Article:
It will further be appreciated that one or more tunnel identifiers can be established for a first tunnel, for example, between the second RAN and a service node. In the event that a new service node is associated with the second RAN, a second tunnel may also be established between the gateway node and the new service node.
In accordance with various exemplary embodiments, When the RAN to which the UE 302 is moving to, such as the BSS 320 is under the service of a different or “new” SGSN, such as the SGSN 350, the current SGSN, such as the SGSN 340 must communicate with the SGSN 350, directly or via a GGSN, such as the GGSN 360. If a handover is to occur, the SGSN 350 has the responsibility to set up the GTP tunnels and flow IDs for the PDP contexts to the GGSN 360 as well as over Iu-ps interfaces to the RANs such as the BSS 310 and the BSS 320. Further in accordance with various exemplary and alternative exemplary embodiments as described, when a Gb interface is used between an exemplary RAN and an exemplary SGSN, such as during a handover between RANs, the SGSN serving the RAN to which the communication unit, such as the MS is moving to can be configured to set up the TLLIs in preparation for the MS arriving in the serving area of the new RAN.
It should be noted that for an internal, or network initiated handover, data flows must be properly accommodated, such as in order to avoid interrupting the session, and to continue to provide the highest possible level of service, Quality of Service (QoS) or the like consistent with the session parameters. Therefore, in accordance with various exemplary embodiments, the session can include information with a service category such as a QoS value associated therewith, and packets or the like associated with the session can be forwarded to the new site the old site, both sites, or can be held as appropriate based on the service category, QoS value, or the like. For example, if the service category includes real time data, the packets, information or the like associated with the session can be forwarded to both sites to ensure that no information is lost during the handover. If the service category is low, the information can be forwarded to the new site or held until the handover is complete. It will be appreciated that uplink data flows may be handled more easily by allowing uplink data packets which may or may not originate yet from the MS, UE, or the like, to be accepted from either RAN until it is clear through, for example, a data packet having a MAC header attributable to the MS, UE, or the like, has originated from the new RAN.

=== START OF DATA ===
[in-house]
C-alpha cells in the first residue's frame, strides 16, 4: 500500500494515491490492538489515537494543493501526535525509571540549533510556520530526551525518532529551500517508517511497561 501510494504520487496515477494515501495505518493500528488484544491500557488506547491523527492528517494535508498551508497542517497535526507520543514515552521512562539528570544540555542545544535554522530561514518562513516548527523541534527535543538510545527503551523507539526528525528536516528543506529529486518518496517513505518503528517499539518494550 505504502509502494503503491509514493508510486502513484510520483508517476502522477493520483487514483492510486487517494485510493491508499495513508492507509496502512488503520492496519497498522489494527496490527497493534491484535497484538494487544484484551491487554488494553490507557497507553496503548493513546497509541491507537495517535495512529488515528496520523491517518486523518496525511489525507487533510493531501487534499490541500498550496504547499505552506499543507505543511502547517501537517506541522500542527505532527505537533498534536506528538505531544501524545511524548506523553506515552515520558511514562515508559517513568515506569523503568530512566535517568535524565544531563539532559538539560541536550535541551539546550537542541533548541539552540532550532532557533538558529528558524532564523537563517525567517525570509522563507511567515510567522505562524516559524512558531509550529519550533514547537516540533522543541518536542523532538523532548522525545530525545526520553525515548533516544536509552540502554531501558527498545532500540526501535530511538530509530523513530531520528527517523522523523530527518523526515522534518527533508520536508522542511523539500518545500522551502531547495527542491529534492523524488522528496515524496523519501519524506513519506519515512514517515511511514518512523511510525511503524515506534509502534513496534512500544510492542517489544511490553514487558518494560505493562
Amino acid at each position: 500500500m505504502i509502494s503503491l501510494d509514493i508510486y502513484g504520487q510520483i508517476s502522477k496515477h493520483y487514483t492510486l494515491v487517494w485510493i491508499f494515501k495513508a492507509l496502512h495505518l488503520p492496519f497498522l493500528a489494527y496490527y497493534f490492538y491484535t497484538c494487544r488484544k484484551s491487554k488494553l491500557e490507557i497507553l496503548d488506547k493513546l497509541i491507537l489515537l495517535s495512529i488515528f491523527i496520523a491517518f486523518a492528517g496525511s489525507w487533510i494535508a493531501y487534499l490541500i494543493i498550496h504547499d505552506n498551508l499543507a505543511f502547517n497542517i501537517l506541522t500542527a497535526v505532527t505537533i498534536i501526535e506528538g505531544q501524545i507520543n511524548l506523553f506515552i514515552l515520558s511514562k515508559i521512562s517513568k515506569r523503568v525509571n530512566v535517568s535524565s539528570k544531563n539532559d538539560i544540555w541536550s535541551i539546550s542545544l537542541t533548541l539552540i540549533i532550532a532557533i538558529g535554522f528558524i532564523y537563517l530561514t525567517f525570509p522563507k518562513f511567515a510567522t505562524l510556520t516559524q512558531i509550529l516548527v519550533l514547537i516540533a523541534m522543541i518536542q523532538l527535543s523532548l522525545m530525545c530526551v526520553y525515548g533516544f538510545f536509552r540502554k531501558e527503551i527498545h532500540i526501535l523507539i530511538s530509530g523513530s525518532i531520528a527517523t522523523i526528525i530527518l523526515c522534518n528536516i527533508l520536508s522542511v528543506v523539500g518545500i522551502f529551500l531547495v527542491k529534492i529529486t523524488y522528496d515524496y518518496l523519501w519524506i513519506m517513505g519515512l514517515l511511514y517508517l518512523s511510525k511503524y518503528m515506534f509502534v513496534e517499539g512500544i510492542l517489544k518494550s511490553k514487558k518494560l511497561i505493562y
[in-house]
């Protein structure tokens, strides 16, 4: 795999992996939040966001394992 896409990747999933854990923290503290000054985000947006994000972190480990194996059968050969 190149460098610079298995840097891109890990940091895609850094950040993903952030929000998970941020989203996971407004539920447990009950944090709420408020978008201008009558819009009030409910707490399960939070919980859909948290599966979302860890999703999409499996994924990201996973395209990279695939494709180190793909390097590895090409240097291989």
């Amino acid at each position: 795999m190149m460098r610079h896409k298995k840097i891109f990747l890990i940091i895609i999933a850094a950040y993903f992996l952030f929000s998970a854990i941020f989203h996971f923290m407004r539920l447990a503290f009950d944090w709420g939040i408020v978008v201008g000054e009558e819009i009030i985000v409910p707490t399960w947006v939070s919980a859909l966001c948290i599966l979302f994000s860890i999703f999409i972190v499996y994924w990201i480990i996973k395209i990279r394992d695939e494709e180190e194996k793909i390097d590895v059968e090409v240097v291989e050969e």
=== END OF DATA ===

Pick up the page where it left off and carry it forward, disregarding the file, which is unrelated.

Downlink data flows require different handling. For example for voice, multimedia and the like real time data flows, which are not configured for packet retransmission on error, sending packets to both the current RAN and the new RAN reduces the probability that packets will be dropped. Other non-real time data flows may be handled via flow control, for example, by putting the data flow on hold until the MS, UE, or the like arrives at the new RAN.
With reference to